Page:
THE Park Inn is one of a number of hotels currently used to house asylum seekers during the coronavirus lockdown. 

There are understood to be up to 100 men accommodated in the hotel in West George Street. 

Mears group, which has the Home Office contract for asylum services in Glasgow, moved almost 300 of those it was accommodating out of flats in Glasgow and into a number of hotels in and around the city centre following the lockdown in March. 

As well as hotel staff, there are Mears staff and NHS staff on site every day to respond to concerns or issues among those in the rooms.

There have been some concerns or issues raised with the group and with charities about food and living conditions.

Asylum Seekers are entitled to £35 a week for food and essentials like toiletries. But because they are being provided with meals and essentials in the hotel they receive no money.

On Thursday, the day before the incident, Mears told the Glasgow Times it did not recognise concerns being raised by some charities and campaigners about lack of suitable food.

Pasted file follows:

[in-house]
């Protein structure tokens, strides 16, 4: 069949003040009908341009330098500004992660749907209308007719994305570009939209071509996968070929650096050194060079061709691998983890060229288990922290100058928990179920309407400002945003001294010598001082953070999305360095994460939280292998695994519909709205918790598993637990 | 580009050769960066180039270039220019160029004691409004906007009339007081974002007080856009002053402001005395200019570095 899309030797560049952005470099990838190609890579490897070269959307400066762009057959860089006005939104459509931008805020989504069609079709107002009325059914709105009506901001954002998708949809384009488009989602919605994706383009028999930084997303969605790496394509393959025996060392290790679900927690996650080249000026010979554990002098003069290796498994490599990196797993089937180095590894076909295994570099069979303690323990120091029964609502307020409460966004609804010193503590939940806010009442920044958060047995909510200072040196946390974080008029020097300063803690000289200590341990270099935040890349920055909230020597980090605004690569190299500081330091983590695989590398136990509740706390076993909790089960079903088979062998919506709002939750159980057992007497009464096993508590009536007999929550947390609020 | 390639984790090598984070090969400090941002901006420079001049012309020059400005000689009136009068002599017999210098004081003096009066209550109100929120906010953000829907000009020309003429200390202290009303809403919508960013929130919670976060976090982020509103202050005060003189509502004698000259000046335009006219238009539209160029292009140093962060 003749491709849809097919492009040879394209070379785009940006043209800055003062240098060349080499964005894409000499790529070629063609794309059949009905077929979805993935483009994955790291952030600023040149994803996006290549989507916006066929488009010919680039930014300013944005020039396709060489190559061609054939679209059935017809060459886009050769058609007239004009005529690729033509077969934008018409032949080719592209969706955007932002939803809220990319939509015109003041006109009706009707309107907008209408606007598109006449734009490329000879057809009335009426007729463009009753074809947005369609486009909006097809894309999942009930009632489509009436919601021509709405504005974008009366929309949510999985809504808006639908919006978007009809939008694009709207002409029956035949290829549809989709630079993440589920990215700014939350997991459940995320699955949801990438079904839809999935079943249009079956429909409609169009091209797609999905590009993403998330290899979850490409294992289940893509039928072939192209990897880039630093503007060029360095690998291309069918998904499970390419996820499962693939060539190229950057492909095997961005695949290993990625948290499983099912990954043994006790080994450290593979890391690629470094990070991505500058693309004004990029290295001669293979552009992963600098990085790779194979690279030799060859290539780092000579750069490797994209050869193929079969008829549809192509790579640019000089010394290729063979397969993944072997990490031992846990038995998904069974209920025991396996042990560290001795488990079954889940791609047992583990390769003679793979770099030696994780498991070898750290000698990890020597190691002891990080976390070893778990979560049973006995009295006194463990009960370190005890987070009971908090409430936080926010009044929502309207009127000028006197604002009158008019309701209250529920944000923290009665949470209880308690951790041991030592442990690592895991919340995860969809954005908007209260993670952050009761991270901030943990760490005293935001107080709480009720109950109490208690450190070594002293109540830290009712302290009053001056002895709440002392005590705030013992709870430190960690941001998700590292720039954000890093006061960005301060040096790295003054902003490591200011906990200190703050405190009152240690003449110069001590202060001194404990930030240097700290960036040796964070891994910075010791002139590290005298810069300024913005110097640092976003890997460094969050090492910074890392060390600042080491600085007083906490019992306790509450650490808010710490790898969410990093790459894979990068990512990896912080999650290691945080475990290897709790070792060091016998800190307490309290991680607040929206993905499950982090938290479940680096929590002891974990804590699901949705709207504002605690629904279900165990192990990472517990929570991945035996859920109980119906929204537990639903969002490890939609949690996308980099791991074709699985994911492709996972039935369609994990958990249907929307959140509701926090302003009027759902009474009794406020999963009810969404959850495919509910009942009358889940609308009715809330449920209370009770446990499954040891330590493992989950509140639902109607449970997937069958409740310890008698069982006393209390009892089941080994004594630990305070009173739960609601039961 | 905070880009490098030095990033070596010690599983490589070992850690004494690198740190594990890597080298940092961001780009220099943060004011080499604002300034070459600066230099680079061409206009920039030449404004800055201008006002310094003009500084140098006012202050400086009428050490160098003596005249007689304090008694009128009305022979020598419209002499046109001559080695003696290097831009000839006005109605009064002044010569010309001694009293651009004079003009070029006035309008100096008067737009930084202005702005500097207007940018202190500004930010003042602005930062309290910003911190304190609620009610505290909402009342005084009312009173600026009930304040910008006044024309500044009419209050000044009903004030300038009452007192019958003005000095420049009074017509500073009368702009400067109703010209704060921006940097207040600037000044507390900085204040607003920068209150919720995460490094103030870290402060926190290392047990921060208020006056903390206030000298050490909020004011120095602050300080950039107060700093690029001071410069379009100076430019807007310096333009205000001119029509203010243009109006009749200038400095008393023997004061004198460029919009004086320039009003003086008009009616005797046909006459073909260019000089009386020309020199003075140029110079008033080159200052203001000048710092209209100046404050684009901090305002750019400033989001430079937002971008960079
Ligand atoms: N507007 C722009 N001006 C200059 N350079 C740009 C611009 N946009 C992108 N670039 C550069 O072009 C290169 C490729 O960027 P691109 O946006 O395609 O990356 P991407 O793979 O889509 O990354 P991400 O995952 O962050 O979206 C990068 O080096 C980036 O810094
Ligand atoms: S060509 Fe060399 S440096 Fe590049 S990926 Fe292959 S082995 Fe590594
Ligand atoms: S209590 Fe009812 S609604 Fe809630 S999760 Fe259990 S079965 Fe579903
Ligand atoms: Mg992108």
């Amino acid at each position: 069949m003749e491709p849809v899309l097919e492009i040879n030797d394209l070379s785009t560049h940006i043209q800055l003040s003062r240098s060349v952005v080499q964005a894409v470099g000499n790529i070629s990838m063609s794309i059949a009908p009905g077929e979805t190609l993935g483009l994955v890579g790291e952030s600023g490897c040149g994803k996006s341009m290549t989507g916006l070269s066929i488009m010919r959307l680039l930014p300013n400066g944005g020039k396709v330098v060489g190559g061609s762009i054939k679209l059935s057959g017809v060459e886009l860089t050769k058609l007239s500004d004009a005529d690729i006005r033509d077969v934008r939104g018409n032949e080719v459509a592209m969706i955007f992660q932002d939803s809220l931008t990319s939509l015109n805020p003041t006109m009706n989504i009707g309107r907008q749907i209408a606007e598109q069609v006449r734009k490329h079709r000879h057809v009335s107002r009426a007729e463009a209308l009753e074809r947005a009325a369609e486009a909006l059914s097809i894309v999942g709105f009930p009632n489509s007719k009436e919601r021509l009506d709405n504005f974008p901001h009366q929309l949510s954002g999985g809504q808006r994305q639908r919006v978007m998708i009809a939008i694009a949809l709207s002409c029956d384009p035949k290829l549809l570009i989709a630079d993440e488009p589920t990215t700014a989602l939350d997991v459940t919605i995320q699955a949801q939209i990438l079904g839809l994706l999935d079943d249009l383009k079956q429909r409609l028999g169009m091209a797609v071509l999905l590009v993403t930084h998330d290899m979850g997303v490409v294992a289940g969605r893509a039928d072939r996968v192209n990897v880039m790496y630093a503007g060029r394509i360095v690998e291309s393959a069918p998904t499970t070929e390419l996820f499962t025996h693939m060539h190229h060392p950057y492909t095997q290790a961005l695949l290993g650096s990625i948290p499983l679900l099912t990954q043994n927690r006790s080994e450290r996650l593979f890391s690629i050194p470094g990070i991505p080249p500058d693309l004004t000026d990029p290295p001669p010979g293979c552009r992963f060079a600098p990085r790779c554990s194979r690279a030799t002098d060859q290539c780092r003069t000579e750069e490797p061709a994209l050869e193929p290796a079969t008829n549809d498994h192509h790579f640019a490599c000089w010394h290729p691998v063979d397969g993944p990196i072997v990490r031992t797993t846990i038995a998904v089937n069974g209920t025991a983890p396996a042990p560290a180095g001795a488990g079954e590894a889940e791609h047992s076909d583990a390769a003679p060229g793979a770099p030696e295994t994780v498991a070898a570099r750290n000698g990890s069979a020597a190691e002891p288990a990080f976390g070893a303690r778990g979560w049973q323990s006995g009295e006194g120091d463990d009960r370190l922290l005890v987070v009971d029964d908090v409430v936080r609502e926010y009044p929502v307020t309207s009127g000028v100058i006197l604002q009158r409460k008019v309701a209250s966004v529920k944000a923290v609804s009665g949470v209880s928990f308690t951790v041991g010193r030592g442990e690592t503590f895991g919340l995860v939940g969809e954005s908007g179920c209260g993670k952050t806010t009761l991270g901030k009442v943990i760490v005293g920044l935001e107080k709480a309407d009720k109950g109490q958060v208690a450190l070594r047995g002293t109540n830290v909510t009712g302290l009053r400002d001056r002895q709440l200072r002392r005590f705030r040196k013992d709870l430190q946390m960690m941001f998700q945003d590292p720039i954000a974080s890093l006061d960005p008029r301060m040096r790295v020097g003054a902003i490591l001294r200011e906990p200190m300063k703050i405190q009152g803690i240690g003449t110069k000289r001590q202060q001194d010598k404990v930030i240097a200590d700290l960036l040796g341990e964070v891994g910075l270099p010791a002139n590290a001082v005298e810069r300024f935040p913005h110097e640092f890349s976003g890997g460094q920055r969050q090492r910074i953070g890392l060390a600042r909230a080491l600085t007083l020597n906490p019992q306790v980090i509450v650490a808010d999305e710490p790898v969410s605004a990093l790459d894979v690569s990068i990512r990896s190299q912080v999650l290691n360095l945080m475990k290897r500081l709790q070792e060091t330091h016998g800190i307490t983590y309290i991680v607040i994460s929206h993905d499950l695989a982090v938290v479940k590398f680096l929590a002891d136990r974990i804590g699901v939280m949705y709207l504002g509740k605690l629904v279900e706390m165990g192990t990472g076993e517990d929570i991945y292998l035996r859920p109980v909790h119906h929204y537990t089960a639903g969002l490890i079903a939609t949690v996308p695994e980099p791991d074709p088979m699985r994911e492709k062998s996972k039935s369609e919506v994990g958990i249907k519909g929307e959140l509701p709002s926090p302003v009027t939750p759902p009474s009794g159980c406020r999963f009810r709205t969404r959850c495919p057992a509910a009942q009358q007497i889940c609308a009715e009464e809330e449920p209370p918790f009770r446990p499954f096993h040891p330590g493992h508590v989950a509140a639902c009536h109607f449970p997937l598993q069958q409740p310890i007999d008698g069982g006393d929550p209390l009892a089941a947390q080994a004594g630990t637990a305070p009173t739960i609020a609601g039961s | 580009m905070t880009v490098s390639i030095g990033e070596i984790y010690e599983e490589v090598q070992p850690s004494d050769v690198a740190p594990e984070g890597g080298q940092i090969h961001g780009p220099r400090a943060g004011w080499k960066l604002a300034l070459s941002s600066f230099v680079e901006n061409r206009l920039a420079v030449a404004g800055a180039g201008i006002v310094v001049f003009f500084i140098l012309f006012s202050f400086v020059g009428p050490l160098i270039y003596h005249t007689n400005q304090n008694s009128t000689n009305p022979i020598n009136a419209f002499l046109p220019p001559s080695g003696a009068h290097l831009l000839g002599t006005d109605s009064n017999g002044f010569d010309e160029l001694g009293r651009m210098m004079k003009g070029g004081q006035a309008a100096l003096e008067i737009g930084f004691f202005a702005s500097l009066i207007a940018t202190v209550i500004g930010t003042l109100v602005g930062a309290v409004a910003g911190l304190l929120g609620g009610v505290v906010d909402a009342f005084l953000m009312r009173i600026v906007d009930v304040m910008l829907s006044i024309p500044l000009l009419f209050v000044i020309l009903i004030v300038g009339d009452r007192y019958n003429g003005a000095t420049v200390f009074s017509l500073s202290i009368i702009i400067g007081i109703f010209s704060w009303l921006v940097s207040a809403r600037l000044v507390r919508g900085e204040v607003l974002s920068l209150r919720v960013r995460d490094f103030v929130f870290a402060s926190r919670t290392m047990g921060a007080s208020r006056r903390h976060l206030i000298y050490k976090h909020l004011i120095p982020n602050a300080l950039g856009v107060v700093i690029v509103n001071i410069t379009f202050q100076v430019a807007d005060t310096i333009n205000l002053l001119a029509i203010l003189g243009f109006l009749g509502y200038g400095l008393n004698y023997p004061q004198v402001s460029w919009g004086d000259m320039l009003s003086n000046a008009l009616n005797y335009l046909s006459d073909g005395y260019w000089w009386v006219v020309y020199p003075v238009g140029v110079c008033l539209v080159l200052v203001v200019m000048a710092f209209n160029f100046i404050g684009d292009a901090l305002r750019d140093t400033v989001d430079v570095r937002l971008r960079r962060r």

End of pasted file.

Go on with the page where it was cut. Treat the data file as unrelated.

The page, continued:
People are due to begin to be gradually moved out of the hotels and back into accommodation in the coming weeks.

The Scottish Refugee council said: "Like everyone else, we are seriously worried about the situation at the Park Inn. We're trying to get as much info as possible from Police Scotland and out thoughts are with everyone affected."

Alo Zaka, of the Kurdish Scottish Association said: "There are around 100 asylum seekers in the hotel. There has been many complaints about being kept inside all the time and having no money."

He said there are many people who have mental health issues. 

Mr Zada said: "These are people who have uncertainties about their future. And many have mental health problems."

Last month, Mears explained why it had taken the decision to take people out of the homes they were in and put them into hotels during the pandemic.

It stated: "Once Covid-19 restrictions were announced by the UK and Scottish Government towards the end of March 2020, Mears considered how best to ensure the safety and well-being of asylum-seekers in our care, as well as our staff, and our role in helping to limit community transmission by maintaining social distancing. 

"Asylum seekers are either in Initial Acoomodation which is when they first arrive in the City, or in Dispersed Accommmodation , which is more settled. We had a particular concern about the safety and wellbeing of those in Iniitial Accommodation, located around the city, during COVID-19."

Mears declined to comment on the incident and said all inquiries should be directed to the Home Office.